Wednesday, February 22, 2006

Hunting in Afghanistan 

Atrios has the following posted to Eschaton. Originally sourced from

Reads as follows:
Jolly Old Pals
The Central Intelligence Agency did not target Al Qaeda chief Osama bin laden once as he had the royal family of the United Arab Emirates with him in Afghanistan, the agency's director, George Tenet, told the National Commission on Terrorist Attacks on the United States on Thursday.

Had the CIA targeted bin Laden, half the royal family would have been wiped out as well, he said.

What follows next is an excerpt from Steve Coll's book Ghost Wars. It is essentially a more detailed account (in part) of what the post above is referring too with respect to bin Laden's possible relationship to U.A.E. royal family. Although the reference above seems to characterize the situation as one of bin Laden playing host to the royal family in Afghanistan the situation was more than likely the reverse, or ambiguous, if even true at all. Approximate dates here are late 1998 (December) - early 1999 (February). (any bold text emphasis below is mine):
Within weeks of Sharif's [Nawaz Sharif - Pakistani Prime Minister] visit to Washington, the CIA station in Islamabad received its most promising report on bin Laden's whereabouts since the August cruise missle strikes. Agents on the ground in Afghanistan reported that bin Laden had traveled to southern Afghanistan to join an encamped desert hunting party organized by wealthy Bedouin sheikhs from the Persian Gulf.

The CIA sent its tracking team on the road, equipped with sighting equipment, satellite beacons to determine GPS coordinates, secure communications, and other spy gear. They raced out on the nomad highways that snaked through the barren desert toward Herat. Within days the team reported to the Islamabad station: They had found the hunting camp. It was an elaborately provisioned place far from any city but near an isolated airstrip big enough to handle C-130 cargo planes. The camp's tents billowed in the wind, cooled by generators and stocked with refrigerators. The tracking team reported that they strongly believed they had found bin Laden. He was a guest of the camp's Arab sheikhs, they reported, and it looked as if he would be staying for a while. There would be plenty of time to bomb the camp with precision weapons or to launch cruise missles from ships or submarines in the Arabian Sea.

Bin Laden had grown up in Bedouin tradition. Falcon hunting, especially for the elusive houbara bustard, had been a passionate and romanticized sport in Saudi Arabia and neighboring kingdoms for generations. Each year Arab sheikhs with the money to do so chased the houbara across its winter migration route. Pakistan granted special permits to the visiting Arab sheikhs, dividing its northern hills and southwestern deserts into carefully marked zones where rival royals pitched their tents and sent their falcons aloft.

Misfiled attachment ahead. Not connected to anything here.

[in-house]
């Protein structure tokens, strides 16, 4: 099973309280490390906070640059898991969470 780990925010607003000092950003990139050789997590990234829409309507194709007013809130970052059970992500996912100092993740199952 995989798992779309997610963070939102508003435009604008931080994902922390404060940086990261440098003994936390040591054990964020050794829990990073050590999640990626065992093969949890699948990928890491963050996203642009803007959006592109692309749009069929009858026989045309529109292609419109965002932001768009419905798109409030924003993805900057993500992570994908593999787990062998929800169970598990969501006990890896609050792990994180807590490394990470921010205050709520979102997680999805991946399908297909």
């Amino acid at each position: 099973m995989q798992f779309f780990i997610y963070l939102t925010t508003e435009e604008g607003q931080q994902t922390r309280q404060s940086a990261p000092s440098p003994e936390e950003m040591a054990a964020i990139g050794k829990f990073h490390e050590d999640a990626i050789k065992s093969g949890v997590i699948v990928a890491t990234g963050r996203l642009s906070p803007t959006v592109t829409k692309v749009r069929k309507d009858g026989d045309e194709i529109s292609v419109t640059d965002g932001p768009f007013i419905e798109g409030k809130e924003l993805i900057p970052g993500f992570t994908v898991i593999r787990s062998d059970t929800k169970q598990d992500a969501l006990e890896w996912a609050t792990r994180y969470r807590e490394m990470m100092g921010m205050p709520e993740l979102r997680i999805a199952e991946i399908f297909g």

One of the most passionate hunters was Sheikh Khalifa bin Zayed al-Nahayan, the billionaire crown prince of Abu Dhabi in the Untied Arab Emirates. Equally devoted was Sheikh Maktoum, the leader of Dubai, another emirate in the oil-rich confederation. Scores of other fabulously rich U.A.E. notables flew to Pakistan each season to hunt. So entrenched did the alliance with Pakistan around houbara hunts become that the Pakistani air force agreed secretly to lease one of its northern air bases to the United Arab Emirates so that the sheikhs could more conveniently stage the aircraft and supplies for their hunts. Pakistani personnel maintained the air base, but the U.A.E. paid for its upkeep. They flew in and out on C-130s and on smaller planes that could reach remote hunting grounds. (Ghost Wars page 445)

- - - - -

Some of the best winter houbara grounds were in Afghanistan. Pakistani politicians had hosted Arab hunting trips there since the mid-1990s. They had introduced wealthy sheikhs to the leadership of the Taliban, creating connections for future private finance of the Islamist militia. Bin Laden circulated in this Afghan hunting world after he arrived in the country in 1996. So the CIA report that he had joined a large, stationary camp in western Afghanistan that winter seemed consistent with previous reporting about bin Laden. (Ghost Wars page 446)